Spent the evening talking with my wife, and so to bed.

time to sleep
the work I spend hours in

my father and others
go through my mind

and I receive their legacy
of evening

Erasure poem derived from The Diary of Samuel Pepys, Wednesday 25 May 1664.

In other languages
there are words for those brief
and evanescent moments that fade
in between and in and out of joy
or grief; for the first warm drink
you could have on the first day
of the season as well as the sudden
urge to shed one’s clothes and dance
in warm summer rain. And there are words
for the hundred kinds of moss that sleep
on forest floors without heed of what
passes through the centuries,
for the feeling that comes over you
and makes you want to stay indoors
and do nothing but make a cave of your body,
sheltered in sheets… So I want to know
where there is language for this feeling
of being hollowed out from the inside,
of the heart aching to find the fix,
the cure, for what ails the one
who does not know from what spell
she stands transfixed in rain or sun.

black-and-white photo of clouds and trees reflected in a basin of water


It will stay light late tonight, the days lengthen…
Today’s living soundtrack fades and retreats,
and the trees, surprised not to see the night,
are still awake in the pale evening, dreaming.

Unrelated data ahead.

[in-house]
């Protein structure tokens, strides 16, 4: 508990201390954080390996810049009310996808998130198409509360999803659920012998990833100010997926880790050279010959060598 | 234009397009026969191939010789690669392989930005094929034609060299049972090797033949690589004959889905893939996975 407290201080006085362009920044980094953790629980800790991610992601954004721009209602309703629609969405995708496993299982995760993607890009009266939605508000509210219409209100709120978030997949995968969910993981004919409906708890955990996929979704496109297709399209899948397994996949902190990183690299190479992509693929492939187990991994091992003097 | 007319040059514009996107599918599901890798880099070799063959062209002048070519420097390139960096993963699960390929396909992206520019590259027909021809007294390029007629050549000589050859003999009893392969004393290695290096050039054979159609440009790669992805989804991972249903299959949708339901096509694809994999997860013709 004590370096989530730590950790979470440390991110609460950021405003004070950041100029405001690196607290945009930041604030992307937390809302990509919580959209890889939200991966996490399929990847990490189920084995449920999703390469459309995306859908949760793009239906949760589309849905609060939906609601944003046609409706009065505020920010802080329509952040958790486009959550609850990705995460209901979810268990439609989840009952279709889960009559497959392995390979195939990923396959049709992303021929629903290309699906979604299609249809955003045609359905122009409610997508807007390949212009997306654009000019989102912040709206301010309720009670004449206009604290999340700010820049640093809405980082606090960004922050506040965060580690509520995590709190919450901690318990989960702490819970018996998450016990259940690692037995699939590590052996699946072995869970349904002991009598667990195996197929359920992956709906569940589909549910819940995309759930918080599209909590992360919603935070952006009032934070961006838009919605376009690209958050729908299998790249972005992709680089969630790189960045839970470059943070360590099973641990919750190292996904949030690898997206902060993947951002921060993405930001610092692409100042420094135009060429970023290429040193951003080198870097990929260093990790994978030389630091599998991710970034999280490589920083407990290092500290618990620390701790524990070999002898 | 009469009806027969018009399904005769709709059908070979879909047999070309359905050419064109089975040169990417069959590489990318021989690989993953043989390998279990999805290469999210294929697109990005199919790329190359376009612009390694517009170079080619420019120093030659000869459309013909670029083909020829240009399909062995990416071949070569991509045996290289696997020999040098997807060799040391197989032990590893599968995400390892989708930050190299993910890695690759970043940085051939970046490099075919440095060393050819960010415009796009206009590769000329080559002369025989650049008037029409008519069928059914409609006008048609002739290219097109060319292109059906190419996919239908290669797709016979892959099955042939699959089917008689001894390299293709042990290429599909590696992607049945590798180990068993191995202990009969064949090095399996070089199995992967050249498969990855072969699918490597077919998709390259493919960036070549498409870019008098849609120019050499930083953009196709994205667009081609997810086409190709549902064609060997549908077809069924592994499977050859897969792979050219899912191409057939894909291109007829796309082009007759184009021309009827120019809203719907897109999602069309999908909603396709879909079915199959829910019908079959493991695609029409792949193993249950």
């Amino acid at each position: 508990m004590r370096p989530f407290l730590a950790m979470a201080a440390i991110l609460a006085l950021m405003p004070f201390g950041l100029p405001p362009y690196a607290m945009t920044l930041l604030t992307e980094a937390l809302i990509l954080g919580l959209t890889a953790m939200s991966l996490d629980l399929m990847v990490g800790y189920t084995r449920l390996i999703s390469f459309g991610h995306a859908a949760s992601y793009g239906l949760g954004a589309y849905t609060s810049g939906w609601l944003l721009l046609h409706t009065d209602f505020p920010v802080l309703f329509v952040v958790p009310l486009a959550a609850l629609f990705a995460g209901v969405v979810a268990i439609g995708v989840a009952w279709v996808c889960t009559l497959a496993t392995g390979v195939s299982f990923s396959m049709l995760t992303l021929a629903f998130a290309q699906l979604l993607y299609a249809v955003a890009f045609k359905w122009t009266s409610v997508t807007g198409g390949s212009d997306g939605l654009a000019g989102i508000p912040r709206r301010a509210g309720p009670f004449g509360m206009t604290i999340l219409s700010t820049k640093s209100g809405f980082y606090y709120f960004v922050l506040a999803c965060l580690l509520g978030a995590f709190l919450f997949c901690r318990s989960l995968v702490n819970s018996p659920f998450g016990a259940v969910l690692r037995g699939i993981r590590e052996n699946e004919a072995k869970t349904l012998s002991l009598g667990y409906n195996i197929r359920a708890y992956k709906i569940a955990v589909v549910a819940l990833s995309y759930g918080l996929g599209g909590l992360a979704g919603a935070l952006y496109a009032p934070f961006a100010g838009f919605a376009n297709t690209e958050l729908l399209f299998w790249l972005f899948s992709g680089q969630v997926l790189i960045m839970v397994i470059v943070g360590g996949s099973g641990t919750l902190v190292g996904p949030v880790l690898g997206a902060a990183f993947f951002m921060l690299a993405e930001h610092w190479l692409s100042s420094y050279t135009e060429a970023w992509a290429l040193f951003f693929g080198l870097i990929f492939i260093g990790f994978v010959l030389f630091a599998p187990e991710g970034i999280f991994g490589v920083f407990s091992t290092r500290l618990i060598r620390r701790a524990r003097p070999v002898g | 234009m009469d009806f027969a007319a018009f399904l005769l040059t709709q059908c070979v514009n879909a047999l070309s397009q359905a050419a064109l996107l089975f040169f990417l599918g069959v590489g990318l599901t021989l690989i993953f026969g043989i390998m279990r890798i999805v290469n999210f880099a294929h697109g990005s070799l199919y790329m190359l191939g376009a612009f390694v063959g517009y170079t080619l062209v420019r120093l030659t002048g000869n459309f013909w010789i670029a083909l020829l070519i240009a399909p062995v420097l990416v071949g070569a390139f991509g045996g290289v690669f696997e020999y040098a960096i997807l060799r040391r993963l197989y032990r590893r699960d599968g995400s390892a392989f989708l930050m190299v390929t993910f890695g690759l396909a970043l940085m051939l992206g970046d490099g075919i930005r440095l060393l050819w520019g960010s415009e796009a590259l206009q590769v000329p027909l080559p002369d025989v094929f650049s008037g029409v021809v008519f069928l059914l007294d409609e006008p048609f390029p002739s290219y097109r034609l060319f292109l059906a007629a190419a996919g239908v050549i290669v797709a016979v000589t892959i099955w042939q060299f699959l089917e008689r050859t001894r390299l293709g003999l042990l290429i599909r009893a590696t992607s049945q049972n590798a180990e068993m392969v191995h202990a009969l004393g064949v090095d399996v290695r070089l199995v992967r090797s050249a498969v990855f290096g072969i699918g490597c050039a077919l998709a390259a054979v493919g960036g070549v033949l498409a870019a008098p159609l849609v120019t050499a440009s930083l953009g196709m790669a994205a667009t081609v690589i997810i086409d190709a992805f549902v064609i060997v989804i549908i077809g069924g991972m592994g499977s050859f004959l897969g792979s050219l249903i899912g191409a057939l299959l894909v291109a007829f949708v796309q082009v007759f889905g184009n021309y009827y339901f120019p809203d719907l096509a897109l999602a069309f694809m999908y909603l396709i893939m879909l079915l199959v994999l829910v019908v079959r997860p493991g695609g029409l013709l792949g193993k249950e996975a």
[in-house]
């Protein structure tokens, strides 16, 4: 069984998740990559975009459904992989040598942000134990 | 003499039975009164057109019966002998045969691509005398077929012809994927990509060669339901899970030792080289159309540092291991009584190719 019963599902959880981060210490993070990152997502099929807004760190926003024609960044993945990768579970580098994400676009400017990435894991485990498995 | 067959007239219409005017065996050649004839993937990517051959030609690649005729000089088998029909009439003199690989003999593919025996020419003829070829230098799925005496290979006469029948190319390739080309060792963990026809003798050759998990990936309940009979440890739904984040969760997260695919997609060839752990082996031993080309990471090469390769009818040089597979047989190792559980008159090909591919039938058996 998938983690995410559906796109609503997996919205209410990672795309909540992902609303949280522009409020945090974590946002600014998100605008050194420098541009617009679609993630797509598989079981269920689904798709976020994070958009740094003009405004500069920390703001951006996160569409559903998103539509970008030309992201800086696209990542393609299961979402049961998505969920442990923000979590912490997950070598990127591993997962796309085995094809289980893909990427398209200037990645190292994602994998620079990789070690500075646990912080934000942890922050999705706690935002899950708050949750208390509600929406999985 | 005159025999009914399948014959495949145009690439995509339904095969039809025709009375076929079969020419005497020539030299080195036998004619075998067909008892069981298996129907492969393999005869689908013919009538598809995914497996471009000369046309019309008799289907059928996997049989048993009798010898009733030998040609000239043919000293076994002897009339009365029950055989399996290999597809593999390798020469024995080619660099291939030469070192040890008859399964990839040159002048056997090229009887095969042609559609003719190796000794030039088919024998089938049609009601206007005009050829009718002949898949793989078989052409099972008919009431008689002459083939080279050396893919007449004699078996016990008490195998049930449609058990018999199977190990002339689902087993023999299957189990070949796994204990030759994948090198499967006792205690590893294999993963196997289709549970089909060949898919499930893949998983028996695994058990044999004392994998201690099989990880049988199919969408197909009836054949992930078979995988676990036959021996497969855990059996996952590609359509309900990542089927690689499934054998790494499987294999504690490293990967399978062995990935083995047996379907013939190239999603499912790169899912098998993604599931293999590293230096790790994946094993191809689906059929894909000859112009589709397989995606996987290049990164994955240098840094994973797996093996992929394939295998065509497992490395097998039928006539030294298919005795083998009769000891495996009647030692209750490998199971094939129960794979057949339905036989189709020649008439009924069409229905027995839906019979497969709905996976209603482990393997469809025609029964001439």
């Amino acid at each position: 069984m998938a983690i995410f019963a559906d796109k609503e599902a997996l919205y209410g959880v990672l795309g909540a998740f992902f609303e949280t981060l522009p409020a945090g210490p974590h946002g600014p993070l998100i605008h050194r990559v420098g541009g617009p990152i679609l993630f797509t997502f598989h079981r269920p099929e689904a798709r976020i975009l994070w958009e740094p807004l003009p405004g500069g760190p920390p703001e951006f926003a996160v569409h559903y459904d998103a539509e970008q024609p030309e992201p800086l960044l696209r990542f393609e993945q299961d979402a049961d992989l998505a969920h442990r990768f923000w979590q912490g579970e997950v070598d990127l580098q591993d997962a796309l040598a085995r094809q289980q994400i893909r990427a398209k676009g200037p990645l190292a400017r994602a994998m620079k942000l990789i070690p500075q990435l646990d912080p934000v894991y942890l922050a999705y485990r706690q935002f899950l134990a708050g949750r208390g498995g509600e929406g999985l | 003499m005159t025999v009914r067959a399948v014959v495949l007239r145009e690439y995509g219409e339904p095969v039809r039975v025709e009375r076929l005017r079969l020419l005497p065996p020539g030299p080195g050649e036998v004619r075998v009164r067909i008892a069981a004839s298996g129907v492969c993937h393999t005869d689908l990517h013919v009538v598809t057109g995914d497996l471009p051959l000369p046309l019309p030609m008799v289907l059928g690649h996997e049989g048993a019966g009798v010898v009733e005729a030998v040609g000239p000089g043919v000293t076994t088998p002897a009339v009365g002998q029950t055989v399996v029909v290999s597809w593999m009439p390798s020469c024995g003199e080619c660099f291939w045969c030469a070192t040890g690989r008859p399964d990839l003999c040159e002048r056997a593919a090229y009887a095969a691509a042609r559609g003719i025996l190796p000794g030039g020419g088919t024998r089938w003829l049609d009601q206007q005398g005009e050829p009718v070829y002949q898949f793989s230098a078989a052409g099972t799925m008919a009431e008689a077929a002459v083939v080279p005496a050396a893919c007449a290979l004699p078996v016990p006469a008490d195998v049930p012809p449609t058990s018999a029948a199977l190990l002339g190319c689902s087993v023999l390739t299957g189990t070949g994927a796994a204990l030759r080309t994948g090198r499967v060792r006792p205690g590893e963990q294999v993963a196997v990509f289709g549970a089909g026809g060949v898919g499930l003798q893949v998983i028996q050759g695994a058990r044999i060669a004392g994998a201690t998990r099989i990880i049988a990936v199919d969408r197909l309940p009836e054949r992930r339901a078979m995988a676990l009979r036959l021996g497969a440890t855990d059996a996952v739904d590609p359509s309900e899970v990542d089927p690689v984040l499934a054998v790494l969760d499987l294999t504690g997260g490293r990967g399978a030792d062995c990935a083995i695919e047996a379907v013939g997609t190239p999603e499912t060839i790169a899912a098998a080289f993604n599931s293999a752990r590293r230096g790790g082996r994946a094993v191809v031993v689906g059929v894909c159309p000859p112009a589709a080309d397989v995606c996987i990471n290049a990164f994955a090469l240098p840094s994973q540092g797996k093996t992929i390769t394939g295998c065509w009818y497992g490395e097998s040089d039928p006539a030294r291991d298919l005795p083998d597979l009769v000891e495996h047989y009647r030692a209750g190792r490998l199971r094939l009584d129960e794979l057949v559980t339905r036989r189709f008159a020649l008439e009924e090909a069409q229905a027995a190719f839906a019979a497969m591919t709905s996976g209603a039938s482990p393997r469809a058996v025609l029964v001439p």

The chestnut trees spread their fragrance
far and wide on this heavy air replete with gold
– we dare not move or toy with this tender air
for fear of stirring up more sleeping scents.

Distant rumblings reach us from the town…
The cloak of dust on a scarcely quivering tree
flies up, disturbed by every little breeze, only
to fall back gently on the peaceful paths below.

This is the same familiar road, the one
we’ve seen and walked so often, every day,
and yet something in this life has changed –
never again will our souls be as they are tonight.


Il fera longtemps clair ce soir

Il fera longtemps clair ce soir, les jours allongent,
La rumeur du jour vif se disperse et s’enfuit,
Et les arbres, surpris de ne pas voir la nuit,
Demeurent éveillés dans le soir blanc, et songent…

Les marronniers, sur l’air plein d’or et de lourdeur,
Répandent leurs parfums et semblent les étendre ;
On n’ose pas marcher ni remuer l’air tendre
De peur de déranger le sommeil des odeurs.

De lointains roulements arrivent de la ville…
La poussière, qu’un peu de brise soulevait,
Quittant l’arbre mouvant et las qu’elle revêt,
Redescend doucement sur les chemins tranquilles.

Nous avons tous les jours l’habitude de voir
Cette route si simple et si souvent suivie,
Et pourtant quelque chose est changé dans la vie,
Nous n’aurons plus jamais notre âme de ce soir…


Again from her first collection, Le Coeur innombrable / The Uncountable Heart (1901). More translations of Anna de Noailles on Via Negativa are here, here, and here.

Up and to the office, where Sir J. Minnes and I sat all the morning, and after dinner thither again, and all the afternoon hard at the office till night, and so tired home to supper and to bed.
This day I heard that my uncle Fenner is dead, which makes me a little sad, to see with what speed a great many of my friends are gone, and more, I fear, for my father’s sake, are going.

all the morning
all the tired dead
make me eat one more fear

Erasure poem derived from The Diary of Samuel Pepys, Tuesday 24 May 1664.